Facebook’s chief information security officer is leaving the company over differences about its handling of disinformation during the 2016 presidential campaign, according to a report in The New York Times.
The Times reported Monday that Alex Stamos will be stepping down in August after clashing with other executives, including Chief Operating Officer Sheryl Sandberg, over how Facebook responded to the activity of Russian trolls on the platform.
Stamos had reportedly advocated for greater disclosure of what Facebook had discovered while investigating the alleged Russian disinformation campaign on the platform ahead of the 2016 presidential election.
Stamos said on Twitter that contrary to "rumors" he's "still fully engaged" at Facebook.
Despite the rumors, I'm still fully engaged with my work at Facebook. It's true that my role did change. I'm currently spending more time exploring emerging security risks and working on election security.— Alex Stamos (@alexstamos) March 19, 2018
But he acknowledged a change in his role. According to Monday’s report, Stamos’s responsibilities have changed since he decided to leave. The group that he oversees has shrunk from 120 people to just three, and he is mostly engaged in communicating about the platform’s privacy work.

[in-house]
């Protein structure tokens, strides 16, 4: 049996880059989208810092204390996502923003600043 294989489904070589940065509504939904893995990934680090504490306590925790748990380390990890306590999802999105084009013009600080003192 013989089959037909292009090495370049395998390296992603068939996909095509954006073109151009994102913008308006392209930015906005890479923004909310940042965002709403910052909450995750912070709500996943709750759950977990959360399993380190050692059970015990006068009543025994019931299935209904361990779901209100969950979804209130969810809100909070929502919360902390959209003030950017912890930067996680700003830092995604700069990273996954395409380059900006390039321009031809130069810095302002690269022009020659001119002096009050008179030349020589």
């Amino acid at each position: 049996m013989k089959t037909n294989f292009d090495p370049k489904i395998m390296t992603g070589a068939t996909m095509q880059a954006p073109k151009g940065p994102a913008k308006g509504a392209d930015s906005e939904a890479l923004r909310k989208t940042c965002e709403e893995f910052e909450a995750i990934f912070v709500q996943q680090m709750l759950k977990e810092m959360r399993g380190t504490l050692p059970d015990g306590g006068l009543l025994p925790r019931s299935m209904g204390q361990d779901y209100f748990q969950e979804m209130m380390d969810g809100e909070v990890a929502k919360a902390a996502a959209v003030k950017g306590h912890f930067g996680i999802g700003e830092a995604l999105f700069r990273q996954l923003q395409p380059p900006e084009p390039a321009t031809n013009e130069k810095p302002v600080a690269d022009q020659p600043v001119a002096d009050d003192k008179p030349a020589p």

Facebook declined to comment on the report. In another tweet, Stamos said his team “has never been prevented or discouraged from investigating any Russian activity by any executives.”
The company has been reeling Monday over a report that 50 million users had their data compromised when a research firm associated with the Trump campaign, Cambridge Analytica, reportedly obtained their information without the users' consent. Facebook has promised an investigation and Cambridge Analytica has denied any wrongdoing.
Lawmakers have criticized Facebook and other tech giants for allegedly not doing enough to fight Russian influence in the 2016 campaign.
The social network identified roughly 3,000 ads purchased by Russian-linked groups during the presidential race and handed them over to Congress last year.